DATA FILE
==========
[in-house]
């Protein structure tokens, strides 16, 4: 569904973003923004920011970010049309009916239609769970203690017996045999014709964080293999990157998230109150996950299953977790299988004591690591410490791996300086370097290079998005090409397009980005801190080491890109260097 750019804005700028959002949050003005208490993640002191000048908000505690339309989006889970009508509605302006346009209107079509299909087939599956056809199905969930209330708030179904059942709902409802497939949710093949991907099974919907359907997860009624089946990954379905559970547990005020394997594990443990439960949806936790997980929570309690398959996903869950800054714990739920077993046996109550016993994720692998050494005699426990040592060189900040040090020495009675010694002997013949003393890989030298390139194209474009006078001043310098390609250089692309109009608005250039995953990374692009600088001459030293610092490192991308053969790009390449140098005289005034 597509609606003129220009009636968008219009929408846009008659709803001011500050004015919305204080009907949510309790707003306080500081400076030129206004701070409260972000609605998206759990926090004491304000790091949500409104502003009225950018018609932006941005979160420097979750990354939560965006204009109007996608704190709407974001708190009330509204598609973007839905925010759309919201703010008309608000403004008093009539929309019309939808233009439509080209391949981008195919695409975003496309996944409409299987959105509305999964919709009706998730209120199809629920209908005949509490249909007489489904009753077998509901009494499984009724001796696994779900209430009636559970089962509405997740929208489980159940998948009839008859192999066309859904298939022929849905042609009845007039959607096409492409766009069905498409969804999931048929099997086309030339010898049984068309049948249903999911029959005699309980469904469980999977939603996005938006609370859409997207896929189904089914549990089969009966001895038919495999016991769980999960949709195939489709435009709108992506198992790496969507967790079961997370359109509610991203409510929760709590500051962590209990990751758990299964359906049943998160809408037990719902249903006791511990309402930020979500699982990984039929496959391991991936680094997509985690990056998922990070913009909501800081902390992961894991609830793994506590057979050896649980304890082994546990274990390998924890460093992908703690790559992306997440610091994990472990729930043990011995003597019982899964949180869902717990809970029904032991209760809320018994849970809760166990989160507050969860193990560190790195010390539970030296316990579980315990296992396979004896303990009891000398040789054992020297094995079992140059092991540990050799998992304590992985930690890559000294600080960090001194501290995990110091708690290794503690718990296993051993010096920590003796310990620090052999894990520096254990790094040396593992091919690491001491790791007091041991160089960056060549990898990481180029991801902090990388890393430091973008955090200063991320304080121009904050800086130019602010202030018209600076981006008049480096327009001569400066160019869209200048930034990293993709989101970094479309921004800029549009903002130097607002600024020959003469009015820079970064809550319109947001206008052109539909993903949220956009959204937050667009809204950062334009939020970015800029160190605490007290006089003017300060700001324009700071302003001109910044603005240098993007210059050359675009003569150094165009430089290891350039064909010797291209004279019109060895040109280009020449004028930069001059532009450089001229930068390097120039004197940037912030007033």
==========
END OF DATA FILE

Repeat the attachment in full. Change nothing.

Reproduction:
[in-house]
């Protein structure tokens, strides 16, 4: 569904973003923004920011970010049309009916239609769970203690017996045999014709964080293999990157998230109150996950299953977790299988004591690591410490791996300086370097290079998005090409397009980005801190080491890109260097 750019804005700028959002949050003005208490993640002191000048908000505690339309989006889970009508509605302006346009209107079509299909087939599956056809199905969930209330708030179904059942709902409802497939949710093949991907099974919907359907997860009624089946990954379905559970547990005020394997594990443990439960949806936790997980929570309690398959996903869950800054714990739920077993046996109550016993994720692998050494005699426990040592060189900040040090020495009675010694002997013949003393890989030298390139194209474009006078001043310098390609250089692309109009608005250039995953990374692009600088001459030293610092490192991308053969790009390449140098005289005034 597509609606003129220009009636968008219009929408846009008659709803001011500050004015919305204080009907949510309790707003306080500081400076030129206004701070409260972000609605998206759990926090004491304000790091949500409104502003009225950018018609932006941005979160420097979750990354939560965006204009109007996608704190709407974001708190009330509204598609973007839905925010759309919201703010008309608000403004008093009539929309019309939808233009439509080209391949981008195919695409975003496309996944409409299987959105509305999964919709009706998730209120199809629920209908005949509490249909007489489904009753077998509901009494499984009724001796696994779900209430009636559970089962509405997740929208489980159940998948009839008859192999066309859904298939022929849905042609009845007039959607096409492409766009069905498409969804999931048929099997086309030339010898049984068309049948249903999911029959005699309980469904469980999977939603996005938006609370859409997207896929189904089914549990089969009966001895038919495999016991769980999960949709195939489709435009709108992506198992790496969507967790079961997370359109509610991203409510929760709590500051962590209990990751758990299964359906049943998160809408037990719902249903006791511990309402930020979500699982990984039929496959391991991936680094997509985690990056998922990070913009909501800081902390992961894991609830793994506590057979050896649980304890082994546990274990390998924890460093992908703690790559992306997440610091994990472990729930043990011995003597019982899964949180869902717990809970029904032991209760809320018994849970809760166990989160507050969860193990560190790195010390539970030296316990579980315990296992396979004896303990009891000398040789054992020297094995079992140059092991540990050799998992304590992985930690890559000294600080960090001194501290995990110091708690290794503690718990296993051993010096920590003796310990620090052999894990520096254990790094040396593992091919690491001491790791007091041991160089960056060549990898990481180029991801902090990388890393430091973008955090200063991320304080121009904050800086130019602010202030018209600076981006008049480096327009001569400066160019869209200048930034990293993709989101970094479309921004800029549009903002130097607002600024020959003469009015820079970064809550319109947001206008052109539909993903949220956009959204937050667009809204950062334009939020970015800029160190605490007290006089003017300060700001324009700071302003001109910044603005240098993007210059050359675009003569150094165009430089290891350039064909010797291209004279019109060895040109280009020449004028930069001059532009450089001229930068390097120039004197940037912030007033």